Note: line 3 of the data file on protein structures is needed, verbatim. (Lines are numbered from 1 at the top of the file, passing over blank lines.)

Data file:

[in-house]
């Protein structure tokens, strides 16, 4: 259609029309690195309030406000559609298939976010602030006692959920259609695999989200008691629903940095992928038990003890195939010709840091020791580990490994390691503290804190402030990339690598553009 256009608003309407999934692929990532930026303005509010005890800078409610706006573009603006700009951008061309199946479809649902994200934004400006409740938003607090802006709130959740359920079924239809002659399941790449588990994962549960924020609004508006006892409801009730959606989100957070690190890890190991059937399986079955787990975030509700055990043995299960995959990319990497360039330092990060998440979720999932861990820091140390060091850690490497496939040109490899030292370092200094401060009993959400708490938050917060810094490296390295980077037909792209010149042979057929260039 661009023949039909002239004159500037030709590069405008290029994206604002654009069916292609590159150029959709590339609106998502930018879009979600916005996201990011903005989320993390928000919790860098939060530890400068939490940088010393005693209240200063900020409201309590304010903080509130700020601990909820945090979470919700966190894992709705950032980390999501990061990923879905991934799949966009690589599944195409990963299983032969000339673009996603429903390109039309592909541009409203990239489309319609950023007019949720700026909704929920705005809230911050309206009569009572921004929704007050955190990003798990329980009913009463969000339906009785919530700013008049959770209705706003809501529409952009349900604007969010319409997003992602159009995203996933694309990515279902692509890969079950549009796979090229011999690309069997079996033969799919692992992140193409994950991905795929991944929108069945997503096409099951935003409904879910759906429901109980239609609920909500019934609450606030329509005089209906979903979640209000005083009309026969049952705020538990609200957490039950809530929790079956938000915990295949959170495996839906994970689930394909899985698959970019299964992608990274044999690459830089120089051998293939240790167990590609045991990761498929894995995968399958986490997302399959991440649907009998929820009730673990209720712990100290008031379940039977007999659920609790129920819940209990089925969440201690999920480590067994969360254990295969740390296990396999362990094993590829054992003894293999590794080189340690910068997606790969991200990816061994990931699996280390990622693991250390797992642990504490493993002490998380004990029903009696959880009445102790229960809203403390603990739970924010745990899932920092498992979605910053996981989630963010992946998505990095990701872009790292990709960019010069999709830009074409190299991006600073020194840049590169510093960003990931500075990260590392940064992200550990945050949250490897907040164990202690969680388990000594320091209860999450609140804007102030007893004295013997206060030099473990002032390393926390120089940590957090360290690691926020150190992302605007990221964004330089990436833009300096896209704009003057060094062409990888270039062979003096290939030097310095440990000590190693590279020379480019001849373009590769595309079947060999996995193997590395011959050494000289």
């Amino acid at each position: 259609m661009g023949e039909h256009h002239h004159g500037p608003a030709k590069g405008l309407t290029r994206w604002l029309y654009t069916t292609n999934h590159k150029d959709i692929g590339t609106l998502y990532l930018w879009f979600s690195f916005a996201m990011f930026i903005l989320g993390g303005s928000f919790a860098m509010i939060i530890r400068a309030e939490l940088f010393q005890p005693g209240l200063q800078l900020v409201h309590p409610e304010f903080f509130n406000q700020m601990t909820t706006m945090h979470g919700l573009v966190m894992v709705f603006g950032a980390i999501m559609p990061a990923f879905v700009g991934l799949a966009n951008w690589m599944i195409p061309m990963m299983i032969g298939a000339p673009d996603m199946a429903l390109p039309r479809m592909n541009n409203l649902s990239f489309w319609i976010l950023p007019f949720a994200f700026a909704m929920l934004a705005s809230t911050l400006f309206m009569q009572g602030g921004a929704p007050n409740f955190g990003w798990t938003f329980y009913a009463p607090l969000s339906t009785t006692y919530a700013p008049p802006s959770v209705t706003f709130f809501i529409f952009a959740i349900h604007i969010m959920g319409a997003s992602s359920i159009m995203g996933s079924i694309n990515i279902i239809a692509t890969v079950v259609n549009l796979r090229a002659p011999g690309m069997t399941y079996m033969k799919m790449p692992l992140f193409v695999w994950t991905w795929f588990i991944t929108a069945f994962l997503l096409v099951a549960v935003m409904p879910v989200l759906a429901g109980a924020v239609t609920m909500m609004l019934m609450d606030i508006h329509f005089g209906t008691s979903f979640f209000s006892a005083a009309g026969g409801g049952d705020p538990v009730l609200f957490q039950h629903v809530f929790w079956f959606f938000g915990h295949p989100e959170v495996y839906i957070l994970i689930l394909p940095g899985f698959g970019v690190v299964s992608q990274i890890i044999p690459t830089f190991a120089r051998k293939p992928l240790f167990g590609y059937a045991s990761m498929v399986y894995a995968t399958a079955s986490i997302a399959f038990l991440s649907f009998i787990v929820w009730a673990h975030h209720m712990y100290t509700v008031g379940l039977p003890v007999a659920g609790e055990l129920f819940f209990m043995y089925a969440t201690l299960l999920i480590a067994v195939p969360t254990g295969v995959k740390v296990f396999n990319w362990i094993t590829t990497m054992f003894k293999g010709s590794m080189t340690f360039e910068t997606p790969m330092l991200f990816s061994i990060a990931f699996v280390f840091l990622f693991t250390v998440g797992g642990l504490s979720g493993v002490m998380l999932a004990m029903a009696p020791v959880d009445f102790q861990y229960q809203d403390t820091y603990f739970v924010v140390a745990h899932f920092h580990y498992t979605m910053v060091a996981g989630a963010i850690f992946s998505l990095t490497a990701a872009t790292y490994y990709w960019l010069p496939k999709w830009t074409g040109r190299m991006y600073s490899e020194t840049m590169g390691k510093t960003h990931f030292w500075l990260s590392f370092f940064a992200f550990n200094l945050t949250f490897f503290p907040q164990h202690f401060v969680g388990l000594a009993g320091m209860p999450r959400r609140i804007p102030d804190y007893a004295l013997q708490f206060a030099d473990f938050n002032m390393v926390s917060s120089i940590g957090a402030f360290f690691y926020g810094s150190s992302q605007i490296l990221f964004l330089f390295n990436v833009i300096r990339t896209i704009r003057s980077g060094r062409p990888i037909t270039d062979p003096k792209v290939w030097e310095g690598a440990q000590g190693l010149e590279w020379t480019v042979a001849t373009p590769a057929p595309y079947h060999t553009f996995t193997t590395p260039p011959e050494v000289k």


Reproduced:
């Amino acid at each position: 259609m661009g023949e039909h256009h002239h004159g500037p608003a030709k590069g405008l309407t290029r994206w604002l029309y654009t069916t292609n999934h590159k150029d959709i692929g590339t609106l998502y990532l930018w879009f979600s690195f916005a996201m990011f930026i903005l989320g993390g303005s928000f919790a860098m509010i939060i530890r400068a309030e939490l940088f010393q005890p005693g209240l200063q800078l900020v409201h309590p409610e304010f903080f509130n406000q700020m601990t909820t706006m945090h979470g919700l573009v966190m894992v709705f603006g950032a980390i999501m559609p990061a990923f879905v700009g991934l799949a966009n951008w690589m599944i195409p061309m990963m299983i032969g298939a000339p673009d996603m199946a429903l390109p039309r479809m592909n541009n409203l649902s990239f489309w319609i976010l950023p007019f949720a994200f700026a909704m929920l934004a705005s809230t911050l400006f309206m009569q009572g602030g921004a929704p007050n409740f955190g990003w798990t938003f329980y009913a009463p607090l969000s339906t009785t006692y919530a700013p008049p802006s959770v209705t706003f709130f809501i529409f952009a959740i349900h604007i969010m959920g319409a997003s992602s359920i159009m995203g996933s079924i694309n990515i279902i239809a692509t890969v079950v259609n549009l796979r090229a002659p011999g690309m069997t399941y079996m033969k799919m790449p692992l992140f193409v695999w994950t991905w795929f588990i991944t929108a069945f994962l997503l096409v099951a549960v935003m409904p879910v989200l759906a429901g109980a924020v239609t609920m909500m609004l019934m609450d606030i508006h329509f005089g209906t008691s979903f979640f209000s006892a005083a009309g026969g409801g049952d705020p538990v009730l609200f957490q039950h629903v809530f929790w079956f959606f938000g915990h295949p989100e959170v495996y839906i957070l994970i689930l394909p940095g899985f698959g970019v690190v299964s992608q990274i890890i044999p690459t830089f190991a120089r051998k293939p992928l240790f167990g590609y059937a045991s990761m498929v399986y894995a995968t399958a079955s986490i997302a399959f038990l991440s649907f009998i787990v929820w009730a673990h975030h209720m712990y100290t509700v008031g379940l039977p003890v007999a659920g609790e055990l129920f819940f209990m043995y089925a969440t201690l299960l999920i480590a067994v195939p969360t254990g295969v995959k740390v296990f396999n990319w362990i094993t590829t990497m054992f003894k293999g010709s590794m080189t340690f360039e910068t997606p790969m330092l991200f990816s061994i990060a990931f699996v280390f840091l990622f693991t250390v998440g797992g642990l504490s979720g493993v002490m998380l999932a004990m029903a009696p020791v959880d009445f102790q861990y229960q809203d403390t820091y603990f739970v924010v140390a745990h899932f920092h580990y498992t979605m910053v060091a996981g989630a963010i850690f992946s998505l990095t490497a990701a872009t790292y490994y990709w960019l010069p496939k999709w830009t074409g040109r190299m991006y600073s490899e020194t840049m590169g390691k510093t960003h990931f030292w500075l990260s590392f370092f940064a992200f550990n200094l945050t949250f490897f503290p907040q164990h202690f401060v969680g388990l000594a009993g320091m209860p999450r959400r609140i804007p102030d804190y007893a004295l013997q708490f206060a030099d473990f938050n002032m390393v926390s917060s120089i940590g957090a402030f360290f690691y926020g810094s150190s992302q605007i490296l990221f964004l330089f390295n990436v833009i300096r990339t896209i704009r003057s980077g060094r062409p990888i037909t270039d062979p003096k792209v290939w030097e310095g690598a440990q000590g190693l010149e590279w020379t480019v042979a001849t373009p590769a057929p595309y079947h060999t553009f996995t193997t590395p260039p011959e050494v000289k």